• Home
  • /
  • CX
  • /
  • AI and chatbots: Useful CX tools or nuisance?

AI and chatbots: Useful CX tools or nuisance?

When implementing AI and chatbots to connect with customers, there must be a balance of machine intervention and human empathy.
Nathalie Schooling
By Nathalie Schooling, Founder and CEO of nlightencx, an Africa-based customer experience company.
Johannesburg, 12 Dec 2023
Nathalie Schooling, CEO of nlightencx.
Nathalie Schooling, CEO of nlightencx.

If you ask artificial intelligence (AI)-driven ChatGPT if artificial intelligence enhances the customer experience, it will be the first to admit its limitations in this regard.

While the sought-after technology does indeed have the potential to provide a good customer experience, there’s research that suggests support teams are worried about the possible negative impact of AI on the customer experience and services industry.

But why the worry, when there’s been a plethora of research that argues the case for AI in revolutionising the customer and client experience? In fact, a Forbes article this year stated that up to 80% of client queries can be addressed correctly with AI chatbots.

Further to this, AI-enhanced CX can return a 30% reduction in the cost of customer service provision. This sounds like good news, doesn’t it?

Well, it both is, and it isn’t. While AI is most certainly a critical enabler of customer support and CX delivery, it’s important to be able to discern the functionality from the hype – something I believe a lot of companies don’t always get right, and they end up just wasting a lot of money.

It’s important to be able to discern the functionality from the hype – something I believe a lot of companies don’t always get right.

A study nlightencx conducted in February revealed 85% of those surveyed found the best service from human interaction, 14% from self-help and FAQs, and only 1% enjoyed interacting with chatbots. These results are not surprising, given that customers are human beings who desire authentic human interaction.

To state the obvious, most reservations about AI and chatbots in CX come down to the fact that the machine cannot pick up on nuance. In the words of ChatGPT: “While AI can handle simple and routine tasks, many customer service interactions involve complex issues that require human empathy, intuition and problem-solving skills. AI also lacks the ability to understand the emotional context of a situation, which can be critical in resolving customer concerns.”

In a nutshell, sometimes a query just can’t be resolved by a machine, and you need to speak to a person. As a business, identifying this difference is where the rubber hits the road.

Leveraging AI to support front-facing CX

If the 2023Total Economic Impact Report is telling us that companies that automate with LivePerson (a global conversational AI software) can enjoy a net present value of almost $22 million over three years, it’s cause to pay attention.

So, how are those who are getting AI and CX right doing so? Firstly, they are not putting all their eggs in one basket. By this I mean they don’t focus on automating every aspect of the customer experience. Instead, they identify the key areas in which tools like chatbots and live chat can optimise process, not overtake it.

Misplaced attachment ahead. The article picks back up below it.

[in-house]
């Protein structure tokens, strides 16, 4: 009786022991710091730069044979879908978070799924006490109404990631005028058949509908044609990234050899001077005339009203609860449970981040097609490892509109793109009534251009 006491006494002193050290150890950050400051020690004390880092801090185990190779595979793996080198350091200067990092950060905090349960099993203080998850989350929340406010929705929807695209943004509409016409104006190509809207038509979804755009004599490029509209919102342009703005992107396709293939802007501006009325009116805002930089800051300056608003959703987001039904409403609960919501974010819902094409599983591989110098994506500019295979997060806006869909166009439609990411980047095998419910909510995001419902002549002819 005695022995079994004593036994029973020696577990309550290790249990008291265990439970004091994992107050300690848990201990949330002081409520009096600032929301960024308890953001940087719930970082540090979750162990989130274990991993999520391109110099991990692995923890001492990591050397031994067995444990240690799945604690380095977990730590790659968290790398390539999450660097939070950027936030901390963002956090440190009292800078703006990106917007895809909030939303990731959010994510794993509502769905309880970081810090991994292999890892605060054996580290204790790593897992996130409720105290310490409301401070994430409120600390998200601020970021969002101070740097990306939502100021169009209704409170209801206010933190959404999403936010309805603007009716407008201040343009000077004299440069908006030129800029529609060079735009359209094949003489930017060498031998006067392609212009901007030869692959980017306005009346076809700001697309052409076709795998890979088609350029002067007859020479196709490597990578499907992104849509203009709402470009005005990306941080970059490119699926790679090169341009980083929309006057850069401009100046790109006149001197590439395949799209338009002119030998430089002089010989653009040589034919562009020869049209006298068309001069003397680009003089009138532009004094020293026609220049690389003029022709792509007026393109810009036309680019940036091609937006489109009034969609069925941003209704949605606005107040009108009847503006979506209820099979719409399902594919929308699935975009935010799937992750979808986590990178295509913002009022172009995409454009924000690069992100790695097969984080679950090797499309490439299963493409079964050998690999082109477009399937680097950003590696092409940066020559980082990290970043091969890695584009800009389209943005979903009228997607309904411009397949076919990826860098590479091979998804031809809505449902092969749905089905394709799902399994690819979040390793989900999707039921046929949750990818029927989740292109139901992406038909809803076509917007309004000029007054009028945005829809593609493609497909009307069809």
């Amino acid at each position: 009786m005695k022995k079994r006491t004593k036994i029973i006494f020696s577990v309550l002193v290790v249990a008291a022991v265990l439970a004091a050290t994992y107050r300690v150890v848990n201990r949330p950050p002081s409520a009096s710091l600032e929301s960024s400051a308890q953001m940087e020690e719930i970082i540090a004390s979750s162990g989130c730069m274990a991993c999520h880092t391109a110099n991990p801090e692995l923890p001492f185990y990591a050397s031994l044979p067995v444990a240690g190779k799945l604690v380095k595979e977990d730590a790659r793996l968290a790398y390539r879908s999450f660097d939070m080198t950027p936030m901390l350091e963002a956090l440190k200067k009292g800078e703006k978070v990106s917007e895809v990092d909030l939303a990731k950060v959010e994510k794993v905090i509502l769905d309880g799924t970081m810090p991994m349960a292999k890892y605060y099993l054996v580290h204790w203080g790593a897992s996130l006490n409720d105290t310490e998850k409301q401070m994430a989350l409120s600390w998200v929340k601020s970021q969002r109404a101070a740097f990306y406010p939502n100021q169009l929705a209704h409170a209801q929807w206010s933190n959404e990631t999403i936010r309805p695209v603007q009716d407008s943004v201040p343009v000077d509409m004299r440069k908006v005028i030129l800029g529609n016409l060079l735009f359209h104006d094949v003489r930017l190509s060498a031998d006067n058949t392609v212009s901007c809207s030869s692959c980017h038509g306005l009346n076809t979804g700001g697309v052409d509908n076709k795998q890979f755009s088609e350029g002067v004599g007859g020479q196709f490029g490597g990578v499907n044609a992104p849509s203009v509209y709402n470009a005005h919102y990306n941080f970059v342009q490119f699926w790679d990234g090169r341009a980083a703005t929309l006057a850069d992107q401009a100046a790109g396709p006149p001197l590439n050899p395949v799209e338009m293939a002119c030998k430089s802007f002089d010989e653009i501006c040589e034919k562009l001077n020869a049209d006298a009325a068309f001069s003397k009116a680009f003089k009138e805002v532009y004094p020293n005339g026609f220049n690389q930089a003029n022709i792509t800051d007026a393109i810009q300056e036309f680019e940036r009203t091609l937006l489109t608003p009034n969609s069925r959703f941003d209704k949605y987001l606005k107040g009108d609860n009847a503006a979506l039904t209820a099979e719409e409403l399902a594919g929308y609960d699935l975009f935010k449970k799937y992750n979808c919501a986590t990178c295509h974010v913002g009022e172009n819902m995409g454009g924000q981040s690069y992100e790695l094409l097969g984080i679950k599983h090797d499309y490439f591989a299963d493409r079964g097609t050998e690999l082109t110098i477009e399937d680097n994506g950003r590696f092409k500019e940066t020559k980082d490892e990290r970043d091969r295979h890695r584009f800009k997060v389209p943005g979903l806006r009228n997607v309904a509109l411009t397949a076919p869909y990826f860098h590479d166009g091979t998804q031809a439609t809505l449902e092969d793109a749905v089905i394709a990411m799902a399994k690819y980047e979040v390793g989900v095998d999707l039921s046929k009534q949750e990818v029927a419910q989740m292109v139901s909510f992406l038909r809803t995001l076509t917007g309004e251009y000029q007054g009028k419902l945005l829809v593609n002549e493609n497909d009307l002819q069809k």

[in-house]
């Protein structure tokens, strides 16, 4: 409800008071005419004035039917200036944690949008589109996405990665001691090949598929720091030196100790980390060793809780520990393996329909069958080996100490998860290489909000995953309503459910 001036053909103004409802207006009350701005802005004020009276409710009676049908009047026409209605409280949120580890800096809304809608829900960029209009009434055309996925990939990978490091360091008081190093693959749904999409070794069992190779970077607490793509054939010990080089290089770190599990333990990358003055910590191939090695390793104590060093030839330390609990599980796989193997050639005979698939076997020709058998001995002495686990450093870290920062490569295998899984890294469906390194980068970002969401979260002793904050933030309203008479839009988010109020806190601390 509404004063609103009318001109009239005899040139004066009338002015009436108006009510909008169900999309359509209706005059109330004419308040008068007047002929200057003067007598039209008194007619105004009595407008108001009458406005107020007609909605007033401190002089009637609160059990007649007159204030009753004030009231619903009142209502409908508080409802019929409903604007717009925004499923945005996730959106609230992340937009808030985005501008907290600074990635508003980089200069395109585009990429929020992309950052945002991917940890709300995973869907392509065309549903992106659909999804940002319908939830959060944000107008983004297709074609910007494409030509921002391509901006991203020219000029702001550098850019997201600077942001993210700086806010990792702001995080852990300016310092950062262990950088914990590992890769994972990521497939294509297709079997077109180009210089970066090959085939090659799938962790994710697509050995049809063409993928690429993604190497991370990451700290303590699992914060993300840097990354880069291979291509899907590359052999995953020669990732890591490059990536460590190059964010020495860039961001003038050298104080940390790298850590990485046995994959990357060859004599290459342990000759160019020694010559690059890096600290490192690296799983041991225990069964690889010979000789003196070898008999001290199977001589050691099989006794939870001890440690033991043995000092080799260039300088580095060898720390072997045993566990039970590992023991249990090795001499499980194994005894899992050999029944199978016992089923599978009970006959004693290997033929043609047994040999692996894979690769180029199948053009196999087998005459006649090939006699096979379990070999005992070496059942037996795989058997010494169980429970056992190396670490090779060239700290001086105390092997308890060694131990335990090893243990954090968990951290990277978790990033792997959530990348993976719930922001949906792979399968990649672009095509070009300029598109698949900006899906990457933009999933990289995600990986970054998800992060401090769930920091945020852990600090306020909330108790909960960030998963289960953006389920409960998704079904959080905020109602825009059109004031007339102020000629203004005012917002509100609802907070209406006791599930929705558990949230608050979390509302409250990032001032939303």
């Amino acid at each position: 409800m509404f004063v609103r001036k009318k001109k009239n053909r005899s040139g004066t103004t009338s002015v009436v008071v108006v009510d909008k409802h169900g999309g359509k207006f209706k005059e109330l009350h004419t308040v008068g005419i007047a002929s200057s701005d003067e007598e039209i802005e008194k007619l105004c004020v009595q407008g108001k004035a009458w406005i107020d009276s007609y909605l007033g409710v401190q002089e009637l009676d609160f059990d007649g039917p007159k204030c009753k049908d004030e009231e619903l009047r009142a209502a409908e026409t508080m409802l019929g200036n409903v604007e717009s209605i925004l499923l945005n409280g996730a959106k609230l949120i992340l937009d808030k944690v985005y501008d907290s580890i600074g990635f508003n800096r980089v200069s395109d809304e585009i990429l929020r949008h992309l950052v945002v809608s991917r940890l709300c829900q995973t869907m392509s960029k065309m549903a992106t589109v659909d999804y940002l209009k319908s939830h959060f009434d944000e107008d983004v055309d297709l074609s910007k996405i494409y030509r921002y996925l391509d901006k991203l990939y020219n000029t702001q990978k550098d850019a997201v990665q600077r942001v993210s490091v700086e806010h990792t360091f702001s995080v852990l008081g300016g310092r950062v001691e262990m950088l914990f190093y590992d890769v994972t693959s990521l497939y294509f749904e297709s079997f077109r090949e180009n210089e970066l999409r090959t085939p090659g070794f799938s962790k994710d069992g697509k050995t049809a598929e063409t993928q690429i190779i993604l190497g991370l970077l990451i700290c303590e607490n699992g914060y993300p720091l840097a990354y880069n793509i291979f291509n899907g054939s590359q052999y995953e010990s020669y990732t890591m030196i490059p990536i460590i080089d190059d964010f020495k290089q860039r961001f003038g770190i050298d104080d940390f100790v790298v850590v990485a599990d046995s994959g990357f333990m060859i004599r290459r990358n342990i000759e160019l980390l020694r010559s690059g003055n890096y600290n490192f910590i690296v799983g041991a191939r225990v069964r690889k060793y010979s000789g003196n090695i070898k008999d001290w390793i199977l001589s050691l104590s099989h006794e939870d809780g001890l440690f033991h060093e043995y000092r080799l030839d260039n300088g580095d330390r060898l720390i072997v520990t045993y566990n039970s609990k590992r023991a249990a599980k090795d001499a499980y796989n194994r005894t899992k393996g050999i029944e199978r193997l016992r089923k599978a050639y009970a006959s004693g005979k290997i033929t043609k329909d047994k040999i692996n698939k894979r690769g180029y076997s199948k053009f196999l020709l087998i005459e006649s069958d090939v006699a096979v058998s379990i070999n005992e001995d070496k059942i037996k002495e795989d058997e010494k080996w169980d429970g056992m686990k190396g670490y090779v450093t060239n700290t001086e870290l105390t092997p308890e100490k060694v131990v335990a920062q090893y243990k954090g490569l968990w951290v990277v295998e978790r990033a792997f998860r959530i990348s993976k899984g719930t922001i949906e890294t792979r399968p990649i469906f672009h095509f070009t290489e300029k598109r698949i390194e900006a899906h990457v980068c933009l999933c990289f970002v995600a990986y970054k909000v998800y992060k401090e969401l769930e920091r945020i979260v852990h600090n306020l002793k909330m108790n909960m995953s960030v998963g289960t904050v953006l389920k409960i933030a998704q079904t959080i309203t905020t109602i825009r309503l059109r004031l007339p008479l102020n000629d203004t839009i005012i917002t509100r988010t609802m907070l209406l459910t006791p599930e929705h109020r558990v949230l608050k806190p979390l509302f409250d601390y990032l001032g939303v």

For example, if a customer needs to report a technical, but complex issue − perhaps they are having a problem with the software they are using − a chatbot could then be used to first assess the severity of the problem (call it triage). Thereafter, after following prompts, if the issue is still not resolved, human intervention will be needed.

Unfortunately, in a lot of instances, this human contact is not even an option, and/or the AI is not programmed to identify when human intervention may be necessary. This is where customer and client frustration sets in.

The entire purpose of implementing AI across customer experience channels should be guided by the question: how can we reduce customer effort, not add to it?

Insights, insights and more insights

To truly answer this question requires putting oneself in the customer's shoes. A great way to do this, while maximising the potential of AI in CX, is through intelligent data tracking. If companies can understand how AI is truly serving their customers, they can invest in these areas, rather than adopting a generic ‘do it all’ approach.

For example, gathering customer insights and tracking data in real-time could reveal that the client drops off at the point where the AI or chatbot queries specific issues in more detail. This could mean the language the chatbot is using is steeped in too much technical jargon, or the information is not laid out simply for the client, so they give up. Worse yet, they change service providers.

Don’t fall into the trap of implementing AI across all or most of the customer service channels, for the sake of the ‘omni-channel’ experience. It’s critical to consider the functionality, user experience and resources required to offer seamless service.

Otherwise, not only will the company waste an exorbitant amount of money, but it risks alienating its client base, rather than delighting them.

Today’s reality is that we don’t get the results we want by handing over to the machine; we get them from being in charge of it.

To achieve the best in customer experience, businesses need to remember it’s our humanity that will be remembered by customers. To make a real impact, companies need to harness the power of AI to free up their people, to do what no robot can do – empathise and connect with customers.